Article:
CK: [laughter] Oh dear. How wonderful!

Kath: What age groups did you say you were doing?  End of the war to now?

CK: Well, it’s really the post-war period that they’re interested in most. But …

Kath:  Oh, I see.

CK: I’ve got a list of piles of authors and types of books here.  We’ve got realistic fiction, rural, historical, political..

Kath: You liked rural stories didn’t you?  Who was that chap who used to lie on the ground and study insects and things?

Ken: That’s Fabre, the French entymologist who discovered the Pine Processional Beetle [caterpillars in fact] and all those things.

Kath: They are technical books really, aren’t they?

Ken: I expect so, yes.

Kath: So his love of books really goes over and above, beyond the main, I think.

CK: Mm.  So when you talk about technical books, what kind of work?   Were you doing technical work?

Ken: Yes, yes. Mostly maths and things like that, you know, engineering principles and all that sort of business.  And also I used to do quite a lot of radio so I used to read quite a lot of radio – not magazines – but you know, instruction books and things because I used to build my own television and things like that.  Do you remember that television I built?

Kath: I do, yes.

CK: Really!

Ken: Goodness me!

CK: Well maybe Arthur Mee is to be credited for that!

[All laugh.]

Ken: I used to take it to pieces every week to clean.

Kath: Are they the books people have read, on that list?

CK: These are some, yes, some prompts about people of the time.  So I’ve got H E Bates, Arnold Bennett, John Braine, Warwick Deeping…

Ken: Yes.

CK: John Galsworthy, Rosamund Lehmann …. er  The Ragged Trousered Philanthropist.

Ken: Yes, we’ve got that somewhere.

CK: I thought you might. [All laugh.]

Ken: That Evelyn Waugh, all Evelyn Waugh’s books, you know, Vile Bodies and all that business. All those.

Kath: Red Star Over China.

Ken: Howard Spring, that.

Kath: Brilliant, that.  No, it wasn’t Howard Spring.  It was a Chinese bloke.

Ken: I think it was.  It was written by an American, Howard Spring.  He went there as a reporter and he was the first one to meet the Red Chinese and go with them on the Long March.

Kath: I remember about the Long March as there were terrific privations then.

Ken: Mao Tse Tung and all those people. We went to East Germany before the wall was down you know.  We took the children to a children’s camp there and when we were there it was an amazing thing.  All these stories that were written and all these – you know – spy stories written about East Germany and the border and all that?  A lot of them are a whole load of rubbish, you know.  Weren’t they, Kath?  Absolutely.  We used to know this girl – East German girl who was a teacher there – and she used to go across the border every night to go and be entertained in West Berlin.  They were supposed to be at daggers drawn and everything but it wasn’t like that a bit when we were there, was it?  Not a bit.  And it makes you wonder just how the news and everything has been manipulated in the past, you know?  Shocking, shocking.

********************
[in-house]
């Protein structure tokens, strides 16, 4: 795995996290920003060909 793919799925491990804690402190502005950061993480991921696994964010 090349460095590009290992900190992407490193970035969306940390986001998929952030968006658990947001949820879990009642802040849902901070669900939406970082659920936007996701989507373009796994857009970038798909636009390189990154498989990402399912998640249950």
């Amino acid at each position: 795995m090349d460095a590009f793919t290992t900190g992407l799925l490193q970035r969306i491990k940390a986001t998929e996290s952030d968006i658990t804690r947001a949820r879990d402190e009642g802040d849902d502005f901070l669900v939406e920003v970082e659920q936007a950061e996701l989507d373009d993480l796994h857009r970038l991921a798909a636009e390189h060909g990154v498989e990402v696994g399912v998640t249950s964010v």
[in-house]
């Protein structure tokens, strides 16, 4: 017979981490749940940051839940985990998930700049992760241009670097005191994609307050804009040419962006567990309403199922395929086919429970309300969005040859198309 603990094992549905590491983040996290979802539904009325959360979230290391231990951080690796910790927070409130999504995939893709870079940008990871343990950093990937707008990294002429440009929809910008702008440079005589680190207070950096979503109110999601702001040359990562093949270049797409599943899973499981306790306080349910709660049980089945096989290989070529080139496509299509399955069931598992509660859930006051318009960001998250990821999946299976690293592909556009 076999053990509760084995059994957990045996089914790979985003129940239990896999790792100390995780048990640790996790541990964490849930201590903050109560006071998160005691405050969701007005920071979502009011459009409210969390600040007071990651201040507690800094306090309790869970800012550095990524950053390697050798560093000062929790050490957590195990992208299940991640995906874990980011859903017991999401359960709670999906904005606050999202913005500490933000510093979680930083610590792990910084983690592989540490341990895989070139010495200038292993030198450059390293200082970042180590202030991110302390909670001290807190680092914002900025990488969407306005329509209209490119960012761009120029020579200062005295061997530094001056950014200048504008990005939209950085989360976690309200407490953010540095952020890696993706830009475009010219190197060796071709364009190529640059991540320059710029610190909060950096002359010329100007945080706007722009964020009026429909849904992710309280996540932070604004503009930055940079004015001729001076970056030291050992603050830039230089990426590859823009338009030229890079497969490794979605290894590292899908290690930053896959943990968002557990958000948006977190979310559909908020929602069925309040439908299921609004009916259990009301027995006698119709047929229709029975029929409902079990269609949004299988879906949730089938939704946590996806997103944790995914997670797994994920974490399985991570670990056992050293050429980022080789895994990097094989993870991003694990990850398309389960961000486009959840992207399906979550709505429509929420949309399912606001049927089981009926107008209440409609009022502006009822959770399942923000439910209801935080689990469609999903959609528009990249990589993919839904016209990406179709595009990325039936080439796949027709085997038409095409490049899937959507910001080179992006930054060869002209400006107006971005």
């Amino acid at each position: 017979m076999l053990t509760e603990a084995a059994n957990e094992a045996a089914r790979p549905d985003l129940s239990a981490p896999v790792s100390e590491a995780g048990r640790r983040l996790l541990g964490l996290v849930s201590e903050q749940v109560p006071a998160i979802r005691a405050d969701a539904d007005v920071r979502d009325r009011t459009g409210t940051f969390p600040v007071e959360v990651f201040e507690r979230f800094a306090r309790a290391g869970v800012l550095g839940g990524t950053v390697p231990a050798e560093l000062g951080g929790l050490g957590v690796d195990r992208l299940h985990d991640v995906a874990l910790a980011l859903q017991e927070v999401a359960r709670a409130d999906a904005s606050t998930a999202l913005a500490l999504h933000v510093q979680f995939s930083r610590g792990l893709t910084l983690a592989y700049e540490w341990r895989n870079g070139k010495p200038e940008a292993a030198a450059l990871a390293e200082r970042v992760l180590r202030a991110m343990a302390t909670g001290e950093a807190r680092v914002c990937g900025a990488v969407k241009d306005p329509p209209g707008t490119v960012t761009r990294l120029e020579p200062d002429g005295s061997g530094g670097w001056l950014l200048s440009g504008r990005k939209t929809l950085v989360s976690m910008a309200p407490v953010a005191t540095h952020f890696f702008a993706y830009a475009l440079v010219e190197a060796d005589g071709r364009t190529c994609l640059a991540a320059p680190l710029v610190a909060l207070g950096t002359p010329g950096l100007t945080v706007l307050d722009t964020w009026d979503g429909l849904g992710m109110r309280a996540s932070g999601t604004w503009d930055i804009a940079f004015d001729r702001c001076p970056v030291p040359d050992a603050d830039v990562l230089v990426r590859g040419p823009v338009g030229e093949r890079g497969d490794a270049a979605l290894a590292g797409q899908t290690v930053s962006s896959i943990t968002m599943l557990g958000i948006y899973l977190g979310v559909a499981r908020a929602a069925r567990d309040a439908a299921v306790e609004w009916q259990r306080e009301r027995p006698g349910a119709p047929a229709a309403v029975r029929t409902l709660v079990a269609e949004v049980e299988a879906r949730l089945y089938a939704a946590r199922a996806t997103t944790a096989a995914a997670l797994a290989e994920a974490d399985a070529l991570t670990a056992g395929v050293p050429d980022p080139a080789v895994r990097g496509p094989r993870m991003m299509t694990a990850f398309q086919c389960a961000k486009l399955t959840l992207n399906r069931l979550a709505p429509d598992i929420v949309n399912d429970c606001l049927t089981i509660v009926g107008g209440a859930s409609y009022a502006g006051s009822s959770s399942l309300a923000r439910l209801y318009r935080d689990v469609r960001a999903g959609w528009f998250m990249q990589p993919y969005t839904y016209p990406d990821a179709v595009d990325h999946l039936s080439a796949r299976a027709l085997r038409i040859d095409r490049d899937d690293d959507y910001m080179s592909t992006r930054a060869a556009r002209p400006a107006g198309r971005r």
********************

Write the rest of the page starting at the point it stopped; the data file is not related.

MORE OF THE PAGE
CK: You wonder, don’t you.

Ken: But there we are.

CK:  [Ken, Kath] Thank you so much.

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Mary Robertson’s Reading Journey

Off to Brid in 1927

Mary was born in 1923. She has lived all her life in the suburbs to the west of Sheffield, far from the smoke of the factories in the east side of the city where her father worked as an industrial chemist. There were books in the house and it was her sister who read them to her before she could read herself.

Mother seemed to be too busy. Father would read after Sunday lunch until he fell asleep but my sister was the one who read to me. She was two and half years older and she would always read to me when I was little.

And this was despite being taunted by the tiny Mary when she was reading. ‘Reader reader!’ was the insult hurled to drag her sister back into her world to pay her some attention. She left her brother alone with his Beanos. Though reading was encouraged, the chores came first. Then the girls could retreat to their bedroom where Mary’s sister read to her.

Mary and her sister on Bridlington sands in 1927. Mary on the right.

Bedtime was reading-time for ‘the children’s books of the day’. First there were nursery rhyme books followed by Winnie the Pooh, Peter Pan and the stories of Mabel Lucie Attwell. As a school girl she treasured What Katy Did and the Girl’s Own annuals she was given at Christmas. None of these books was borrowed. All came into the house as gifts because the children were not taken to the library and were certainly not allowed to go on their own: ‘we weren’t allowed out of the end of the road you know’. But the family nevertheless encouraged reading. ‘Oh yes that was our main means of entertainment. Going to the cinema and reading’.

On Sunday we always had the roast lunch, Sunday lunch time and the fire would be [lit] … they were biggish houses down on Westwood Road. And we always read after Sunday lunch. We had lots of armchairs and that is where we always read. Mother, my sister and I – I don’t think my brother did.

One Christmas Mary’s father bought his two daughters the complete Encyclopaedia Britannica, about 12 volumes.’That was our greatest source of delight. We learnt everything we knew.’ When Mary took her first independent steps to find books, it was on behalf of her mother. In 1939, having just left school, Mary was living at home and waiting to be called up.